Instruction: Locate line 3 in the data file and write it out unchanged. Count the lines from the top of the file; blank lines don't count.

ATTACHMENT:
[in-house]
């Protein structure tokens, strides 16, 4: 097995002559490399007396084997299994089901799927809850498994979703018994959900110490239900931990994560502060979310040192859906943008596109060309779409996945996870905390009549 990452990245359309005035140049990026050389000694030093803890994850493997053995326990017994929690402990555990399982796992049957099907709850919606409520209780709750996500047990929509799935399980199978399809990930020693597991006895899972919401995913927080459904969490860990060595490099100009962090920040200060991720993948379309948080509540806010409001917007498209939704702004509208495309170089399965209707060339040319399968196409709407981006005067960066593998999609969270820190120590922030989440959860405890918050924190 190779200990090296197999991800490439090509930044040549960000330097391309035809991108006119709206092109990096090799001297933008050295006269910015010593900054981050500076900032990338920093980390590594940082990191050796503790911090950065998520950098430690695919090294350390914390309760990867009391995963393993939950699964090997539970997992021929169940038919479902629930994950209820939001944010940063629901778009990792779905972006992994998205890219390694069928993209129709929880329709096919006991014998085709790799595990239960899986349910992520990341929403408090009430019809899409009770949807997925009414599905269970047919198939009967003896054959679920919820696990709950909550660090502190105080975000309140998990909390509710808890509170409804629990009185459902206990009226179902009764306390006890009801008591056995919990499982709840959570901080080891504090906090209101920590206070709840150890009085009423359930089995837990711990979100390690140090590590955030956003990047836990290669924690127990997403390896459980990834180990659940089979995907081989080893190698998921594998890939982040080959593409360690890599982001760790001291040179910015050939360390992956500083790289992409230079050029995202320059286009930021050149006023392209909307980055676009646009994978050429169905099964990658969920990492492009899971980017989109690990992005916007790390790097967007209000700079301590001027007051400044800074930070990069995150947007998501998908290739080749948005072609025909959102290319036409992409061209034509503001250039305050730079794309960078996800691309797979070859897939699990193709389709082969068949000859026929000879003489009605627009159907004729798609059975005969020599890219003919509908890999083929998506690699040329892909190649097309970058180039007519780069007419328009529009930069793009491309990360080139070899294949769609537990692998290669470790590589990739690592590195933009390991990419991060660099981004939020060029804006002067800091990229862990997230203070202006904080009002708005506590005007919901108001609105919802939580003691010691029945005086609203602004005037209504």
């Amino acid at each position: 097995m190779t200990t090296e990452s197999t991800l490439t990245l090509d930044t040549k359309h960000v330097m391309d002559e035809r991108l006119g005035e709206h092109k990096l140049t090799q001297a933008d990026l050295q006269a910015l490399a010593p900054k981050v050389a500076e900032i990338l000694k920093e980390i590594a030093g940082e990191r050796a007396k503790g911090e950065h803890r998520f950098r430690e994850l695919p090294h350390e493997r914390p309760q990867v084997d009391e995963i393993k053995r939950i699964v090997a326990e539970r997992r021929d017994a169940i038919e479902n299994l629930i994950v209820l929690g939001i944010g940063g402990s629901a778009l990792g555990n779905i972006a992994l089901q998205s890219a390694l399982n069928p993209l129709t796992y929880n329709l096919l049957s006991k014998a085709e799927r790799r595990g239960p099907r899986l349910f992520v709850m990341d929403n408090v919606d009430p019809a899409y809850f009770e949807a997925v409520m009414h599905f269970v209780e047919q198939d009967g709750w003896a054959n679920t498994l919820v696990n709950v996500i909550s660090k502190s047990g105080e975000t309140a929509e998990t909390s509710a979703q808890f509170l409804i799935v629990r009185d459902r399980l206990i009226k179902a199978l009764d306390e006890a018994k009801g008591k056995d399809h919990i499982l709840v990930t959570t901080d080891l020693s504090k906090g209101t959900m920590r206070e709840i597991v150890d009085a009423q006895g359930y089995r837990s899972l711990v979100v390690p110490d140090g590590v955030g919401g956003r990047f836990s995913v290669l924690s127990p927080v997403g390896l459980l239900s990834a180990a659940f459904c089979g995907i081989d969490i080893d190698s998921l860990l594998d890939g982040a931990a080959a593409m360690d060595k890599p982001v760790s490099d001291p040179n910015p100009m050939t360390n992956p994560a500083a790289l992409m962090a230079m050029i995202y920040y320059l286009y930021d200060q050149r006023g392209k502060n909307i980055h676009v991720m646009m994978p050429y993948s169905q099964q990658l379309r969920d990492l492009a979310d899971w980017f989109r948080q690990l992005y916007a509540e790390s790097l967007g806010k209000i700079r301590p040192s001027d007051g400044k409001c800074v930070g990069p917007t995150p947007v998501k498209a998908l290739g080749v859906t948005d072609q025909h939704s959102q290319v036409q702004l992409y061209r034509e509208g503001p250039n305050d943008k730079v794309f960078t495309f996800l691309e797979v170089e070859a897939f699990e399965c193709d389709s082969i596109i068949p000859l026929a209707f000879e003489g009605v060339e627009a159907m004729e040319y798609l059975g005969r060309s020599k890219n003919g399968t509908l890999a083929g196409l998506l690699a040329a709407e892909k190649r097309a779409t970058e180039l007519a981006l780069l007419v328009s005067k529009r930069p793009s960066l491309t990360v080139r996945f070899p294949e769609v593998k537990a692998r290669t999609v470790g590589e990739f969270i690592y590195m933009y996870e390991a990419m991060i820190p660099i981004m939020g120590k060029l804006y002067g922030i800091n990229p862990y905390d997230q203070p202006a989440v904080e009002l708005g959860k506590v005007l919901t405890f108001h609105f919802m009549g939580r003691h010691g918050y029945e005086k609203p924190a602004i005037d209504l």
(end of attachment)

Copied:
């Amino acid at each position: 097995m190779t200990t090296e990452s197999t991800l490439t990245l090509d930044t040549k359309h960000v330097m391309d002559e035809r991108l006119g005035e709206h092109k990096l140049t090799q001297a933008d990026l050295q006269a910015l490399a010593p900054k981050v050389a500076e900032i990338l000694k920093e980390i590594a030093g940082e990191r050796a007396k503790g911090e950065h803890r998520f950098r430690e994850l695919p090294h350390e493997r914390p309760q990867v084997d009391e995963i393993k053995r939950i699964v090997a326990e539970r997992r021929d017994a169940i038919e479902n299994l629930i994950v209820l929690g939001i944010g940063g402990s629901a778009l990792g555990n779905i972006a992994l089901q998205s890219a390694l399982n069928p993209l129709t796992y929880n329709l096919l049957s006991k014998a085709e799927r790799r595990g239960p099907r899986l349910f992520v709850m990341d929403n408090v919606d009430p019809a899409y809850f009770e949807a997925v409520m009414h599905f269970v209780e047919q198939d009967g709750w003896a054959n679920t498994l919820v696990n709950v996500i909550s660090k502190s047990g105080e975000t309140a929509e998990t909390s509710a979703q808890f509170l409804i799935v629990r009185d459902r399980l206990i009226k179902a199978l009764d306390e006890a018994k009801g008591k056995d399809h919990i499982l709840v990930t959570t901080d080891l020693s504090k906090g209101t959900m920590r206070e709840i597991v150890d009085a009423q006895g359930y089995r837990s899972l711990v979100v390690p110490d140090g590590v955030g919401g956003r990047f836990s995913v290669l924690s127990p927080v997403g390896l459980l239900s990834a180990a659940f459904c089979g995907i081989d969490i080893d190698s998921l860990l594998d890939g982040a931990a080959a593409m360690d060595k890599p982001v760790s490099d001291p040179n910015p100009m050939t360390n992956p994560a500083a790289l992409m962090a230079m050029i995202y920040y320059l286009y930021d200060q050149r006023g392209k502060n909307i980055h676009v991720m646009m994978p050429y993948s169905q099964q990658l379309r969920d990492l492009a979310d899971w980017f989109r948080q690990l992005y916007a509540e790390s790097l967007g806010k209000i700079r301590p040192s001027d007051g400044k409001c800074v930070g990069p917007t995150p947007v998501k498209a998908l290739g080749v859906t948005d072609q025909h939704s959102q290319v036409q702004l992409y061209r034509e509208g503001p250039n305050d943008k730079v794309f960078t495309f996800l691309e797979v170089e070859a897939f699990e399965c193709d389709s082969i596109i068949p000859l026929a209707f000879e003489g009605v060339e627009a159907m004729e040319y798609l059975g005969r060309s020599k890219n003919g399968t509908l890999a083929g196409l998506l690699a040329a709407e892909k190649r097309a779409t970058e180039l007519a981006l780069l007419v328009s005067k529009r930069p793009s960066l491309t990360v080139r996945f070899p294949e769609v593998k537990a692998r290669t999609v470790g590589e990739f969270i690592y590195m933009y996870e390991a990419m991060i820190p660099i981004m939020g120590k060029l804006y002067g922030i800091n990229p862990y905390d997230q203070p202006a989440v904080e009002l708005g959860k506590v005007l919901t405890f108001h609105f919802m009549g939580r003691h010691g918050y029945e005086k609203p924190a602004i005037d209504l």